"Because I like it"

In these various earlier discussions I attempted to detail the conventions and guidelines of ficta addition (and detraction) as I perceive them, some less controversial than others. As I tried to make clear, the ‘rules’ are not clear-cut enough to allow for any kind of consensus regarding this topic, among performers, editors or researchers. As an underlying notion, I would suggest coming up with a version you like is a good point of departure. This though, should not be taken as a relativist whim. Before sole reliance on taste can be taken as an acceptable procedure much aural and aesthetic retraining has to be undertaken. Our inherited habits and instincts can be adjusted according to our best knowledge of a foreign past. When applying this to the issue of ficta, retraining has to be undertaken in a number of different directions:

  • The ear has to be taught to accept, understand and follow a rich and layered alternative to the functional harmonic language most trained, Western musicians are used to
  • The eye has to learn to instinctively recognize and react to the different cadential formulae of each and every voice-function.
  • The brain has to adjust to a more flexible relationship between the written and the performed, and react automatically to the sound constellations central to medieval modality and polyphony but unused since.

In five words: the reformulation of our expectations.

Causa pulchritudinis – ‘inflections for the sake of beauty’ – featured in some of the very earliest medieval discussions of this topic, but this is not an invitation to a free-for-all. Some understand this term to relate only to cadential ficta additions (as opposed to interval correction), but even a wider interpretation cannot operate within a stylistic void. Rather, it is a challenge for us to internalize the music: as we are forced to think, experiment, consider and make decisions over the music, it becomes our own, individualised and personal. Each reader, therefore, would be expected to come with their own version. Whether such a version concurs with others or not is less important, as the goal is not being different. While many versions have the potential to be valid and enjoyable, no music can tolerate every conceivable kind of treatment. For the reader him/herself, any one point of time allows only one reading to feel correct or indeed viable, even if another conclusion is reached the next day.

 

Uri Smilansky

News

***********************STOP PRESS!!!!!!!!************************

The Complete Poetry and Music of Guillaume de Machaut Volume 1 is out now!!!!

Volume 1: The Debate Poems is now available in print.

You can also enjoy the entire volume online via the Middle English Texts Website.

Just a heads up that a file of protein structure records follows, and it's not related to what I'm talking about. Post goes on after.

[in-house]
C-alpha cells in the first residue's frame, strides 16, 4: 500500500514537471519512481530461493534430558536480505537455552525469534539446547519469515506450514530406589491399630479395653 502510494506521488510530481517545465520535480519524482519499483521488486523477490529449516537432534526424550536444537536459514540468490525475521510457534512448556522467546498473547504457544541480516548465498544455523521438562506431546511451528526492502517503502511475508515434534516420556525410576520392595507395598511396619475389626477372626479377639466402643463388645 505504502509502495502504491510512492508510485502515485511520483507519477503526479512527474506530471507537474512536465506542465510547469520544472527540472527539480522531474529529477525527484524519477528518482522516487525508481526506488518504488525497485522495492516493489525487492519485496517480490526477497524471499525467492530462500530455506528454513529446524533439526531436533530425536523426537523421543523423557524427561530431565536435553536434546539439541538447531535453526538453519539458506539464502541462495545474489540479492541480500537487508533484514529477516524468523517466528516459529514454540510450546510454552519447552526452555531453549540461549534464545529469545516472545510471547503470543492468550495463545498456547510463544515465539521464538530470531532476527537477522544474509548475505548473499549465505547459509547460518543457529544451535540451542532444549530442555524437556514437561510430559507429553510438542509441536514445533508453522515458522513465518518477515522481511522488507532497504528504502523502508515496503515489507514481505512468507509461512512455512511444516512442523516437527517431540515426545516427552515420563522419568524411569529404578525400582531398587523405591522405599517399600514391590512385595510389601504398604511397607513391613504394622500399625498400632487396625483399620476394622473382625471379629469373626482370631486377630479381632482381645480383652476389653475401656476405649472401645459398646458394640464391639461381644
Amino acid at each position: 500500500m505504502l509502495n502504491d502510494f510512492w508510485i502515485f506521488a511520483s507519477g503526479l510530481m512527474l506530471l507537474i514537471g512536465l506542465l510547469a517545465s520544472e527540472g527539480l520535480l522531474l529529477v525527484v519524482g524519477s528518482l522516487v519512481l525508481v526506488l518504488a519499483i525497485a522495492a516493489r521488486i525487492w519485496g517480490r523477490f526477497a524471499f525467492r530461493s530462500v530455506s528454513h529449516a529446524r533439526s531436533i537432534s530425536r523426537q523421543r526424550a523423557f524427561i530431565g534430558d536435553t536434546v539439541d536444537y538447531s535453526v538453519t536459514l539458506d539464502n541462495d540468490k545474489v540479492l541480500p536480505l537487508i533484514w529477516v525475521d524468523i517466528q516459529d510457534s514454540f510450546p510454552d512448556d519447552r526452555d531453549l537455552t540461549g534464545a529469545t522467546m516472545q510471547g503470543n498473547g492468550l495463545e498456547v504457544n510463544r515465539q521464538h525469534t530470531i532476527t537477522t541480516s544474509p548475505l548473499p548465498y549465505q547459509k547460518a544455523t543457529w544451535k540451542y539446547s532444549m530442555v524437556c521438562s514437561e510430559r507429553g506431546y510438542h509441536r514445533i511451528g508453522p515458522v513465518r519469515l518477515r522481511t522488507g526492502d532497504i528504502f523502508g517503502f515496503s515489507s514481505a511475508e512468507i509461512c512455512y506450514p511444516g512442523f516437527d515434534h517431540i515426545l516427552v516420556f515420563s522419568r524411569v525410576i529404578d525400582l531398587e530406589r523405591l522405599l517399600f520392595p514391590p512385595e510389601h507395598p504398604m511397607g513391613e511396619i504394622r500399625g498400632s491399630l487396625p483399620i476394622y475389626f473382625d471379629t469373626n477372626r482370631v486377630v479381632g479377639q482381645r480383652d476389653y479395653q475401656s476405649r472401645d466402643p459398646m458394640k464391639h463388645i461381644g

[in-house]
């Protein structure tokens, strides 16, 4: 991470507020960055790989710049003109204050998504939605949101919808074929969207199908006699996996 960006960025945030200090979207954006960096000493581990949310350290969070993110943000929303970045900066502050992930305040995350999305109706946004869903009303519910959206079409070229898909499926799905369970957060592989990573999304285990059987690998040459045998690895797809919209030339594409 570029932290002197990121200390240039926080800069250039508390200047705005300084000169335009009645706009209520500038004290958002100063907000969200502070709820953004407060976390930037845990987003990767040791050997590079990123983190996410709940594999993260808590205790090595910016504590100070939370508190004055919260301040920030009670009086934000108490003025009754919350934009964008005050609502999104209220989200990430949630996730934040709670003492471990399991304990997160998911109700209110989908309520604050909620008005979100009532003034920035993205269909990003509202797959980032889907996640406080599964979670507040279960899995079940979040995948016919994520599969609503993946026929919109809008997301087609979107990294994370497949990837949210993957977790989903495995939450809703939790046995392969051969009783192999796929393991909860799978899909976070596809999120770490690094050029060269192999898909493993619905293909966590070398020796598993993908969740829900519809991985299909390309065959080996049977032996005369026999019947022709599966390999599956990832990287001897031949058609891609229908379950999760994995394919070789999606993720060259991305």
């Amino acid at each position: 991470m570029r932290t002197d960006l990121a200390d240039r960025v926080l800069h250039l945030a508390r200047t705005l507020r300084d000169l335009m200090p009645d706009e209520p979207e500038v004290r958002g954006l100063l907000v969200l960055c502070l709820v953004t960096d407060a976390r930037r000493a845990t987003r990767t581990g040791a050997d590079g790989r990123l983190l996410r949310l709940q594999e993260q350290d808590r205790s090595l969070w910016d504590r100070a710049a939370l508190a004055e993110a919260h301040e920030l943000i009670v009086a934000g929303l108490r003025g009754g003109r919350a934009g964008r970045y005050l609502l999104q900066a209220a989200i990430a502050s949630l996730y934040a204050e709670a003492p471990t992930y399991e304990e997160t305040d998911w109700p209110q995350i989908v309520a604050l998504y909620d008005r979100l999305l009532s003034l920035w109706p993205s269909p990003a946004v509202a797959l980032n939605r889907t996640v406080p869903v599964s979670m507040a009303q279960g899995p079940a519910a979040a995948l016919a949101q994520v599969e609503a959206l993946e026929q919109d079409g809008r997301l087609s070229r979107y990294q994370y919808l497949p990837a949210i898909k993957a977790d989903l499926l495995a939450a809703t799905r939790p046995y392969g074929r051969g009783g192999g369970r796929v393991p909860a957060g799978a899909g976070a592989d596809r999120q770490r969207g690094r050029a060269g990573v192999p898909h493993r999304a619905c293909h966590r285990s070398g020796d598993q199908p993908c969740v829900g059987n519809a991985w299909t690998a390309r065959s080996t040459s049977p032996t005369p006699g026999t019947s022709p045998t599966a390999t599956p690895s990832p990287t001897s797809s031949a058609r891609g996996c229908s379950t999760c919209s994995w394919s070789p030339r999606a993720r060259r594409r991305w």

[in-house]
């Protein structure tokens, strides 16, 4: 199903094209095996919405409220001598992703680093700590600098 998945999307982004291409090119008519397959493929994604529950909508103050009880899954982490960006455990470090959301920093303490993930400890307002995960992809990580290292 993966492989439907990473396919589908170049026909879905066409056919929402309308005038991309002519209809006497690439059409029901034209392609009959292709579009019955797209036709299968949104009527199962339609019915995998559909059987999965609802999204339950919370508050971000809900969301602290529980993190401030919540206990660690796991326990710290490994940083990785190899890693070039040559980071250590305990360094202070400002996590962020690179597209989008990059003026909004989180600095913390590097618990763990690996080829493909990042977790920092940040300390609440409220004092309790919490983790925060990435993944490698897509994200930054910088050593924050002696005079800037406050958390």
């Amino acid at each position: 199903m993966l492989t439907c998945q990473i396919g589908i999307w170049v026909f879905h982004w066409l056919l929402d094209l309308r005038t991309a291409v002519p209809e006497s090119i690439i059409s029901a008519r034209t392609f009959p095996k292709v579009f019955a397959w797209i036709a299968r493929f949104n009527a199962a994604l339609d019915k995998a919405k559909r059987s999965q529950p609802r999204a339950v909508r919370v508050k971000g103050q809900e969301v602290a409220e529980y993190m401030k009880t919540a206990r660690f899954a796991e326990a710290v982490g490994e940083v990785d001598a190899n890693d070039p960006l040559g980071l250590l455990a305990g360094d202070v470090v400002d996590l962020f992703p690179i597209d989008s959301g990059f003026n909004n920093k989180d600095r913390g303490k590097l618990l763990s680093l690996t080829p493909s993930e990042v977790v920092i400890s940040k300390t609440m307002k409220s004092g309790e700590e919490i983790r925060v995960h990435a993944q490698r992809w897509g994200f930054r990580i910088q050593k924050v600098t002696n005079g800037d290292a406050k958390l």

Edited and translated by R. Barton Palmer, with art historical commentary by Domenic Leo, and musical commentary by Uri Smilansky, the volume contains  Le Jugement dou Roy de Behaigne, Le Jugement dou Roy de Navarre, and Le Lay de Plour.

 

 

 

The Ferrell-Vogüé Machaut Manuscript

Full colour facsimile with introductory study by Lawrence Earp, Domenic Leo and Carla Shapreau. Preface by Christopher de Hamel

"It is a vast manuscript of royal luxury, 390 leaves of parchment, 314 mm. by 220 mm., illustrated with 118 enchanting miniatures by a workshop of court illuminators led by the Master of the Bible of Jean de Sy.They include pictures of gothic chivalry and romance, with mythology and natural history. Music is included on 235 pages of the manuscript, with almost the entire corpus of the ballades, lais and motets of Machaut, as well as his great polyphonic setting of the Mass, the four-part Messe de Nostre-Dame.The manuscript has never before been photographed in its entirety or reproduced in colour."

"Vol. 1 introductory study (225 pages colour/mono), vol. 2 facsimile (789 full colour pages) on 150gsm matt art paper. Full size reproduction, hard bound in buckram, presented in hard slipcover."

Available now from DIAMM Publications.

The Art of Grafted Song: Citation and Allusion in the Age of Machaut by Yolanda Plumley

Available now from Oxford University Press

"Presents the first detailed exploration of citational practices in the song-writing tradition of fourteenth-century France. The first monograph-length study on the Ars nova chanson with new evidence about the emergence of the new polyphonic chanson. Provides new evidence about the circle of poets and composers who engaged with Machaut and created a new style of poetry and song. Explores little studied collections of lyrics and songs of the period and provides fresh insights and perspectives on Machaut's works."